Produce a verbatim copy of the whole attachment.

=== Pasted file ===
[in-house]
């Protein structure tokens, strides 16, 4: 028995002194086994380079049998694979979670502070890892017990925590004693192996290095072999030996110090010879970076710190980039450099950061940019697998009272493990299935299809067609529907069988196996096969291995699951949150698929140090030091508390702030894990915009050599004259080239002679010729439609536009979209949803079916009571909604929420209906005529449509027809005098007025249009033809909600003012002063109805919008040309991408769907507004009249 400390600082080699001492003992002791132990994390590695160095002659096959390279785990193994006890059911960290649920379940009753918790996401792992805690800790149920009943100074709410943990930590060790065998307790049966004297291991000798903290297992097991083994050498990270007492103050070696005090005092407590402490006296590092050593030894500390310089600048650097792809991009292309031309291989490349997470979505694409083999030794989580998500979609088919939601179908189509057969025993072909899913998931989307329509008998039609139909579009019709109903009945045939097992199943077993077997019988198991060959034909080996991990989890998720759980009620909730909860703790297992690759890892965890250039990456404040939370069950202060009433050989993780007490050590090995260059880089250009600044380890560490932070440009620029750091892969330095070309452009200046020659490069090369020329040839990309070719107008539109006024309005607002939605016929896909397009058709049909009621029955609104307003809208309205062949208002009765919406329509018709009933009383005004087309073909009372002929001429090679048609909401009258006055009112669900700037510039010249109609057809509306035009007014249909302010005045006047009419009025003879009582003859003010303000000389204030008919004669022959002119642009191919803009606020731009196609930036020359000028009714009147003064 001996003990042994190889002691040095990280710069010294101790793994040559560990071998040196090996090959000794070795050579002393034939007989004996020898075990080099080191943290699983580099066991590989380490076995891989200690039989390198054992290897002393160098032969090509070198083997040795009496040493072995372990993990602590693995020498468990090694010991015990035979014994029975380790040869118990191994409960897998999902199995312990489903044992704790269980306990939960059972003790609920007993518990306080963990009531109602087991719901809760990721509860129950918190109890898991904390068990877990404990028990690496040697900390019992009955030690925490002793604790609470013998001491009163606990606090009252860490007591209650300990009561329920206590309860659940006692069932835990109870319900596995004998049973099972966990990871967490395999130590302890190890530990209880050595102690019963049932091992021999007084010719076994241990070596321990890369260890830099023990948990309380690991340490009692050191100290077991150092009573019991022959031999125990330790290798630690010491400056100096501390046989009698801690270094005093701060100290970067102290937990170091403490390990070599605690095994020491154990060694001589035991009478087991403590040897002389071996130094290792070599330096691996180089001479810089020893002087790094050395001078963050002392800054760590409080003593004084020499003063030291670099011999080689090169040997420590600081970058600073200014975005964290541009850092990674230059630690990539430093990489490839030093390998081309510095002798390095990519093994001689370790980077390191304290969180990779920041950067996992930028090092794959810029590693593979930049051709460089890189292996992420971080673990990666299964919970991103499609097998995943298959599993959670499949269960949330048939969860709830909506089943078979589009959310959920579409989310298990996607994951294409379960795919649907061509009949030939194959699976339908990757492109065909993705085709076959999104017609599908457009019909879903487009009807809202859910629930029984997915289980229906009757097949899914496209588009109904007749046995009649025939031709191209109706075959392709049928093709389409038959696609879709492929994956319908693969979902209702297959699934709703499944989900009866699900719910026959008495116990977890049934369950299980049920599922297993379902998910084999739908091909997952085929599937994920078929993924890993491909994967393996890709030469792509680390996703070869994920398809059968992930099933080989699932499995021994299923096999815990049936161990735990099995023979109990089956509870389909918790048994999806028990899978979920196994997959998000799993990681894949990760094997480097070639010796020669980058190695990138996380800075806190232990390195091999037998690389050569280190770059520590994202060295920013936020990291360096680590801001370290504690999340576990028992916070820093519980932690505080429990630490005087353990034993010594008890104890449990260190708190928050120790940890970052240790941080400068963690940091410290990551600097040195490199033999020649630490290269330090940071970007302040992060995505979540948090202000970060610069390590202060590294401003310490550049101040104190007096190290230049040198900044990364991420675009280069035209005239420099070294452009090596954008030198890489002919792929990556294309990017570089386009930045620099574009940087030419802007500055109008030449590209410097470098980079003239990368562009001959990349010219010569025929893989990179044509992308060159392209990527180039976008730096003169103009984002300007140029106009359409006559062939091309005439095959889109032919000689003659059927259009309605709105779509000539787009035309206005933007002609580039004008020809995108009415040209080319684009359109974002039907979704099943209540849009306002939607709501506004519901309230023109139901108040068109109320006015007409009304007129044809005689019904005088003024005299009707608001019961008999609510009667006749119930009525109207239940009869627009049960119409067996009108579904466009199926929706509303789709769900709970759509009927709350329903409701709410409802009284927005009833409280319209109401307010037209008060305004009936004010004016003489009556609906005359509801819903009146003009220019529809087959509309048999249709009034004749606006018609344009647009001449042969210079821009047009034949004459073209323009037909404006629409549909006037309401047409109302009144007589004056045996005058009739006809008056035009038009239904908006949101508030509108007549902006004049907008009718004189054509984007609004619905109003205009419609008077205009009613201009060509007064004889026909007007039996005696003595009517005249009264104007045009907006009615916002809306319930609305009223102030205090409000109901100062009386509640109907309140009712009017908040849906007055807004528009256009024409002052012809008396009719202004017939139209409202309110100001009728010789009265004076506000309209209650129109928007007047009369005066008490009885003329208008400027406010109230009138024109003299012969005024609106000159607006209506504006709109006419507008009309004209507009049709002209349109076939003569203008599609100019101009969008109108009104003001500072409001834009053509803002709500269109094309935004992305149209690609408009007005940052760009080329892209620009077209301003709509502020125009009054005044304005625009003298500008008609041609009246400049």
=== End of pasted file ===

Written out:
[in-house]
């Protein structure tokens, strides 16, 4: 028995002194086994380079049998694979979670502070890892017990925590004693192996290095072999030996110090010879970076710190980039450099950061940019697998009272493990299935299809067609529907069988196996096969291995699951949150698929140090030091508390702030894990915009050599004259080239002679010729439609536009979209949803079916009571909604929420209906005529449509027809005098007025249009033809909600003012002063109805919008040309991408769907507004009249 400390600082080699001492003992002791132990994390590695160095002659096959390279785990193994006890059911960290649920379940009753918790996401792992805690800790149920009943100074709410943990930590060790065998307790049966004297291991000798903290297992097991083994050498990270007492103050070696005090005092407590402490006296590092050593030894500390310089600048650097792809991009292309031309291989490349997470979505694409083999030794989580998500979609088919939601179908189509057969025993072909899913998931989307329509008998039609139909579009019709109903009945045939097992199943077993077997019988198991060959034909080996991990989890998720759980009620909730909860703790297992690759890892965890250039990456404040939370069950202060009433050989993780007490050590090995260059880089250009600044380890560490932070440009620029750091892969330095070309452009200046020659490069090369020329040839990309070719107008539109006024309005607002939605016929896909397009058709049909009621029955609104307003809208309205062949208002009765919406329509018709009933009383005004087309073909009372002929001429090679048609909401009258006055009112669900700037510039010249109609057809509306035009007014249909302010005045006047009419009025003879009582003859003010303000000389204030008919004669022959002119642009191919803009606020731009196609930036020359000028009714009147003064 001996003990042994190889002691040095990280710069010294101790793994040559560990071998040196090996090959000794070795050579002393034939007989004996020898075990080099080191943290699983580099066991590989380490076995891989200690039989390198054992290897002393160098032969090509070198083997040795009496040493072995372990993990602590693995020498468990090694010991015990035979014994029975380790040869118990191994409960897998999902199995312990489903044992704790269980306990939960059972003790609920007993518990306080963990009531109602087991719901809760990721509860129950918190109890898991904390068990877990404990028990690496040697900390019992009955030690925490002793604790609470013998001491009163606990606090009252860490007591209650300990009561329920206590309860659940006692069932835990109870319900596995004998049973099972966990990871967490395999130590302890190890530990209880050595102690019963049932091992021999007084010719076994241990070596321990890369260890830099023990948990309380690991340490009692050191100290077991150092009573019991022959031999125990330790290798630690010491400056100096501390046989009698801690270094005093701060100290970067102290937990170091403490390990070599605690095994020491154990060694001589035991009478087991403590040897002389071996130094290792070599330096691996180089001479810089020893002087790094050395001078963050002392800054760590409080003593004084020499003063030291670099011999080689090169040997420590600081970058600073200014975005964290541009850092990674230059630690990539430093990489490839030093390998081309510095002798390095990519093994001689370790980077390191304290969180990779920041950067996992930028090092794959810029590693593979930049051709460089890189292996992420971080673990990666299964919970991103499609097998995943298959599993959670499949269960949330048939969860709830909506089943078979589009959310959920579409989310298990996607994951294409379960795919649907061509009949030939194959699976339908990757492109065909993705085709076959999104017609599908457009019909879903487009009807809202859910629930029984997915289980229906009757097949899914496209588009109904007749046995009649025939031709191209109706075959392709049928093709389409038959696609879709492929994956319908693969979902209702297959699934709703499944989900009866699900719910026959008495116990977890049934369950299980049920599922297993379902998910084999739908091909997952085929599937994920078929993924890993491909994967393996890709030469792509680390996703070869994920398809059968992930099933080989699932499995021994299923096999815990049936161990735990099995023979109990089956509870389909918790048994999806028990899978979920196994997959998000799993990681894949990760094997480097070639010796020669980058190695990138996380800075806190232990390195091999037998690389050569280190770059520590994202060295920013936020990291360096680590801001370290504690999340576990028992916070820093519980932690505080429990630490005087353990034993010594008890104890449990260190708190928050120790940890970052240790941080400068963690940091410290990551600097040195490199033999020649630490290269330090940071970007302040992060995505979540948090202000970060610069390590202060590294401003310490550049101040104190007096190290230049040198900044990364991420675009280069035209005239420099070294452009090596954008030198890489002919792929990556294309990017570089386009930045620099574009940087030419802007500055109008030449590209410097470098980079003239990368562009001959990349010219010569025929893989990179044509992308060159392209990527180039976008730096003169103009984002300007140029106009359409006559062939091309005439095959889109032919000689003659059927259009309605709105779509000539787009035309206005933007002609580039004008020809995108009415040209080319684009359109974002039907979704099943209540849009306002939607709501506004519901309230023109139901108040068109109320006015007409009304007129044809005689019904005088003024005299009707608001019961008999609510009667006749119930009525109207239940009869627009049960119409067996009108579904466009199926929706509303789709769900709970759509009927709350329903409701709410409802009284927005009833409280319209109401307010037209008060305004009936004010004016003489009556609906005359509801819903009146003009220019529809087959509309048999249709009034004749606006018609344009647009001449042969210079821009047009034949004459073209323009037909404006629409549909006037309401047409109302009144007589004056045996005058009739006809008056035009038009239904908006949101508030509108007549902006004049907008009718004189054509984007609004619905109003205009419609008077205009009613201009060509007064004889026909007007039996005696003595009517005249009264104007045009907006009615916002809306319930609305009223102030205090409000109901100062009386509640109907309140009712009017908040849906007055807004528009256009024409002052012809008396009719202004017939139209409202309110100001009728010789009265004076506000309209209650129109928007007047009369005066008490009885003329208008400027406010109230009138024109003299012969005024609106000159607006209506504006709109006419507008009309004209507009049709002209349109076939003569203008599609100019101009969008109108009104003001500072409001834009053509803002709500269109094309935004992305149209690609408009007005940052760009080329892209620009077209301003709509502020125009009054005044304005625009003298500008008609041609009246400049």